4. School Desk

Patrick Cox, H-NET President-Elect and Editor's picture

Contributor: P.J. Carlino

PhD Student, American and New England Studies

Boston University


Picked at and eroded veneers, squiggles drawn with a finger using wayward drops of ink, hurriedly stashed chewing gum - the surface of school desks bespeak of generations of children subjected to the boredom and toil of school life. At a deeper level, the violently gouged initials scribed day-after-day, the elaborately penciled “RALPH” or “MICHELLE” secreted on inside corners cry out “I am someone, I am here, I am unique.” Graffiti on school desks are evidence of small resistance to an overwhelming cultural pressure to standardize American children in concert with the standardization in areas such as mechanized production, in measurement units, and in occupational and management structures.

In the first half of the nineteenth century Boston founded the first public high-school, the first fully graded elementary school, and in 1852 Massachusetts passed the first compulsory school attendance law. Pioneering public education expanded outward throughout New England and the rest of the country. The large number of students grouped by age was an enticing market for furniture makers because industrial furniture production was at its most profitable when a large number of identical forms could be sold to a single client. The familiar standardized form of this desk from the late nineteenth century is an example of what was known as the Boston High School desk, a form that not surprisingly originated among industrial school-furniture makers in Boston in the 1840s.

Schools across the educational landscape of America installed desks similar to this one. A more modern version with tubular steel frames and composite board tops can still be found in American schools today. Through age-graded schooling generations of American children spent ten months of the year, eight hours-a-day, inhabiting a school desk like this. Isolated from family for the first time, subjected to a common schooling experience, American children constructed a revolutionary, public peer culture. By the end of the nineteenth century, adolescents had such close ties to their peers that they resisted Victorian pressures to marry and relinquish their freedom, public identity and friendships. In the 1890s the average marriage age crept up to one of the highest ages in American history.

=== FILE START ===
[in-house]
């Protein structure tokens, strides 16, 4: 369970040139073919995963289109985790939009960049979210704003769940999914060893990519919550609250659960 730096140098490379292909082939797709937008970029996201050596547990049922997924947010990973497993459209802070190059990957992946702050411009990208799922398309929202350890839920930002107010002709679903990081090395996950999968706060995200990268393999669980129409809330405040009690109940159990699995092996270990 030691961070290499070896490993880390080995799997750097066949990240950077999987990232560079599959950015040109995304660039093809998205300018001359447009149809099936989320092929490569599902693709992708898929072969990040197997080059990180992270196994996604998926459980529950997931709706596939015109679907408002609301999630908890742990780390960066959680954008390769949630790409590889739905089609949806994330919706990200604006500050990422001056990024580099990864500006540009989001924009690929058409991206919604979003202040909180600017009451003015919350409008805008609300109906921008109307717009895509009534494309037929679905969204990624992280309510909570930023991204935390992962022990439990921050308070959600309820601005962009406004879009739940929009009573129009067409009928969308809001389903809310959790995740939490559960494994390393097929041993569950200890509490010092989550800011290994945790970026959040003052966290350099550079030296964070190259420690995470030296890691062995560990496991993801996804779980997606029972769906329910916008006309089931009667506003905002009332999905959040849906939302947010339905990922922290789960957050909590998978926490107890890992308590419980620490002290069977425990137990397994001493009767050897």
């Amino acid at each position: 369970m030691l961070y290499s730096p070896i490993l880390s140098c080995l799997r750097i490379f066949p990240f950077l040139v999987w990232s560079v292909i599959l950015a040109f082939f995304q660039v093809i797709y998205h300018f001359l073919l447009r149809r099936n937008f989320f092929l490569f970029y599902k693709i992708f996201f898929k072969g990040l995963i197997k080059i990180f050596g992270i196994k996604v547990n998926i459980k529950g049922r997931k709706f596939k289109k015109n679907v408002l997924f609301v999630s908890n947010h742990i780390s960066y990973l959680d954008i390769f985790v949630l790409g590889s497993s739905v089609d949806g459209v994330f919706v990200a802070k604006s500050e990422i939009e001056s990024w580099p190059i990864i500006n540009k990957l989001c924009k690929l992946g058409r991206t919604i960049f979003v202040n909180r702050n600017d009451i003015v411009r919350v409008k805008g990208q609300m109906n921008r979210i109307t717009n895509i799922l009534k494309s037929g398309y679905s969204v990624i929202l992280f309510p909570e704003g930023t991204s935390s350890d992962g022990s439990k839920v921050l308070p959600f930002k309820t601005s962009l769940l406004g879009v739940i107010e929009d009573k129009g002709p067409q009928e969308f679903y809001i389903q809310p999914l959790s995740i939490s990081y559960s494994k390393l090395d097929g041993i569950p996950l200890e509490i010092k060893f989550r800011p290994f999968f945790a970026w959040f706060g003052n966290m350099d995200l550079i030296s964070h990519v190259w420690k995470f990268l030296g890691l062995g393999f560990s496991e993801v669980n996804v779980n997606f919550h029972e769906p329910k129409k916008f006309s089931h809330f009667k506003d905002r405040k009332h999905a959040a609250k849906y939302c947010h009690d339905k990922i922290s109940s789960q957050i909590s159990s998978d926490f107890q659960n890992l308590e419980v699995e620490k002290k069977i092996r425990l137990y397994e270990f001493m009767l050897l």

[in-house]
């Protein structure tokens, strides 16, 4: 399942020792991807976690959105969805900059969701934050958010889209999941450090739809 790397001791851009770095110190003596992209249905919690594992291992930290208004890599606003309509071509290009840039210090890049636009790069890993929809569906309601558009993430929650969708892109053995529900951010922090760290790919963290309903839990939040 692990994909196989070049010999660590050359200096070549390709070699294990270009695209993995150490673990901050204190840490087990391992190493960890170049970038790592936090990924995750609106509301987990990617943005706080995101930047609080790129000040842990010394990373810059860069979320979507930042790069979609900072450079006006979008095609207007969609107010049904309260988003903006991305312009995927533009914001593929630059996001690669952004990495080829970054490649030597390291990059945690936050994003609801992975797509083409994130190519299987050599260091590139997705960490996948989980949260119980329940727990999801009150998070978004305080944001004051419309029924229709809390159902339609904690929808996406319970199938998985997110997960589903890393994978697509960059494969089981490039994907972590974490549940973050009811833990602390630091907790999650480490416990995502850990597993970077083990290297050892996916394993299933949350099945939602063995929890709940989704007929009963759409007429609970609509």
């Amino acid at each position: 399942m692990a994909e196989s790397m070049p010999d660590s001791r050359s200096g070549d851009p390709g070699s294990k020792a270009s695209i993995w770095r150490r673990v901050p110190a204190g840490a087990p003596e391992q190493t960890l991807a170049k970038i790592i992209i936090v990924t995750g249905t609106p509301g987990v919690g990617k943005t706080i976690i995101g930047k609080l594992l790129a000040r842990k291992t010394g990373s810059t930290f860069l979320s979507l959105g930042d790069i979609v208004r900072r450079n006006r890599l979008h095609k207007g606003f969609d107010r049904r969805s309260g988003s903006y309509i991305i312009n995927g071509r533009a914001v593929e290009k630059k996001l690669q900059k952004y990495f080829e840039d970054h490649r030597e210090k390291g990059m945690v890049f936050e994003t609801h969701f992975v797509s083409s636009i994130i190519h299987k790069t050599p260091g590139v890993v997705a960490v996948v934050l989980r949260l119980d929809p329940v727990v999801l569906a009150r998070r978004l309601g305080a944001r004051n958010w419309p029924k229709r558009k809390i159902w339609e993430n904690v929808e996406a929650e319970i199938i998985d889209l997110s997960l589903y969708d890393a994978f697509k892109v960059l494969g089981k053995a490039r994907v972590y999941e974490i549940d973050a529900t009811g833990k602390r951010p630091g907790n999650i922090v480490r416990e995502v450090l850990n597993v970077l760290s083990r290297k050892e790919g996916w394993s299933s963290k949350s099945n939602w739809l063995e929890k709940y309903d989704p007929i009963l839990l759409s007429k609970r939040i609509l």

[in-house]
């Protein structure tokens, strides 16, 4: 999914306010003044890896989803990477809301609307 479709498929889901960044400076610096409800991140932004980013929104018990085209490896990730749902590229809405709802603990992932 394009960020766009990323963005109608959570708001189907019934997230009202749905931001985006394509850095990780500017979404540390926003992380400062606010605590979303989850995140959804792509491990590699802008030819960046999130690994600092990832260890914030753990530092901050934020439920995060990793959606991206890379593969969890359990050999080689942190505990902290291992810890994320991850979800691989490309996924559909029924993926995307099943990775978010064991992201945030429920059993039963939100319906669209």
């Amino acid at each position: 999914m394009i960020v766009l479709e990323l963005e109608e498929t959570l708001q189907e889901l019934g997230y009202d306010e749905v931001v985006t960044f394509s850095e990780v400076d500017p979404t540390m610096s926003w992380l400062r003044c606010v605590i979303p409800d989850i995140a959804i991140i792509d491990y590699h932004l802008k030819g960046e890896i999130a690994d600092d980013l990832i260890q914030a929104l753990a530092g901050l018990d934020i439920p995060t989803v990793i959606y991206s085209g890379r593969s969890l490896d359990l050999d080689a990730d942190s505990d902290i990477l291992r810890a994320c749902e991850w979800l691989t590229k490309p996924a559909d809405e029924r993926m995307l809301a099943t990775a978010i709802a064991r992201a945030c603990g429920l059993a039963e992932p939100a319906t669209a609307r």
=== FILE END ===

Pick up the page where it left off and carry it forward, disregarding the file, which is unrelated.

The culture that resulted was built upon values inculcated through the shared school experience. Arranged in rigid rows under the scrutiny of the teacher, life in a school desk inscribed the importance of routine, of a shared rubric for achieving success, and of a submission to hierarchy. Standardized schooling molded children from widely disparate backgrounds into standardized forms. A girl was taught how to be a proper home maker. A boy (and later a girl) was prepared for the routine of a future occupation in the rapidly industrializing American economy, whether in clerical work, in management or in a factory.  The production of school desks supported the cultural work of a standardized public education that was itself part of the larger shift to standardization  - in manufacturing, in occupational work, in the home, and most significantly, in American identity.


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